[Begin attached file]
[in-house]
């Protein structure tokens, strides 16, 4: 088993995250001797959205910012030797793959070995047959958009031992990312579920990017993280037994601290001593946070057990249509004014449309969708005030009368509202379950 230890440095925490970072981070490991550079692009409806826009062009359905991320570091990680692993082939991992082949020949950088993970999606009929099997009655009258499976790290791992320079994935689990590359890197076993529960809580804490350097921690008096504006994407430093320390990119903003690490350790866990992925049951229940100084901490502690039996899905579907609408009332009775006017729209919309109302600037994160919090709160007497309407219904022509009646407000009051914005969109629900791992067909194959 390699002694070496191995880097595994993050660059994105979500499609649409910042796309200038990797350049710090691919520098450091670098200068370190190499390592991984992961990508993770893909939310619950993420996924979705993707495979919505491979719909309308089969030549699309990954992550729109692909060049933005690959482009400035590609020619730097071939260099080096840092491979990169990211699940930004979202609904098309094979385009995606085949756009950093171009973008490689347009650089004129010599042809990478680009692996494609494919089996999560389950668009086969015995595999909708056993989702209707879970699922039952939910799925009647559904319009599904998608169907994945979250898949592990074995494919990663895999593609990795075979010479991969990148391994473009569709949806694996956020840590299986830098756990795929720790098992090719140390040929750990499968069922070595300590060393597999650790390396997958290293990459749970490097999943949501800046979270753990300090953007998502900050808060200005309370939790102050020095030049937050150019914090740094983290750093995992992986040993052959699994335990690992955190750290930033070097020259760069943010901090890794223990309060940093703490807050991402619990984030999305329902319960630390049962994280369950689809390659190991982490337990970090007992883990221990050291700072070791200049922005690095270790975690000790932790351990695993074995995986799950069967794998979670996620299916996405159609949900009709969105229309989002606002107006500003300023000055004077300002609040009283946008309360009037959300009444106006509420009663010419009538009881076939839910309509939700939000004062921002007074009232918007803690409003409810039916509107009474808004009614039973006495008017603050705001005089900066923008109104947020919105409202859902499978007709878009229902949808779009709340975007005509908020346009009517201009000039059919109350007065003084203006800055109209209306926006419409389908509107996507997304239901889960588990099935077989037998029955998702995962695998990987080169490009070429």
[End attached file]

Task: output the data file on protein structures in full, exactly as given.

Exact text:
[in-house]
């Protein structure tokens, strides 16, 4: 088993995250001797959205910012030797793959070995047959958009031992990312579920990017993280037994601290001593946070057990249509004014449309969708005030009368509202379950 230890440095925490970072981070490991550079692009409806826009062009359905991320570091990680692993082939991992082949020949950088993970999606009929099997009655009258499976790290791992320079994935689990590359890197076993529960809580804490350097921690008096504006994407430093320390990119903003690490350790866990992925049951229940100084901490502690039996899905579907609408009332009775006017729209919309109302600037994160919090709160007497309407219904022509009646407000009051914005969109629900791992067909194959 390699002694070496191995880097595994993050660059994105979500499609649409910042796309200038990797350049710090691919520098450091670098200068370190190499390592991984992961990508993770893909939310619950993420996924979705993707495979919505491979719909309308089969030549699309990954992550729109692909060049933005690959482009400035590609020619730097071939260099080096840092491979990169990211699940930004979202609904098309094979385009995606085949756009950093171009973008490689347009650089004129010599042809990478680009692996494609494919089996999560389950668009086969015995595999909708056993989702209707879970699922039952939910799925009647559904319009599904998608169907994945979250898949592990074995494919990663895999593609990795075979010479991969990148391994473009569709949806694996956020840590299986830098756990795929720790098992090719140390040929750990499968069922070595300590060393597999650790390396997958290293990459749970490097999943949501800046979270753990300090953007998502900050808060200005309370939790102050020095030049937050150019914090740094983290750093995992992986040993052959699994335990690992955190750290930033070097020259760069943010901090890794223990309060940093703490807050991402619990984030999305329902319960630390049962994280369950689809390659190991982490337990970090007992883990221990050291700072070791200049922005690095270790975690000790932790351990695993074995995986799950069967794998979670996620299916996405159609949900009709969105229309989002606002107006500003300023000055004077300002609040009283946008309360009037959300009444106006509420009663010419009538009881076939839910309509939700939000004062921002007074009232918007803690409003409810039916509107009474808004009614039973006495008017603050705001005089900066923008109104947020919105409202859902499978007709878009229902949808779009709340975007005509908020346009009517201009000039059919109350007065003084203006800055109209209306926006419409389908509107996507997304239901889960588990099935077989037998029955998702995962695998990987080169490009070429």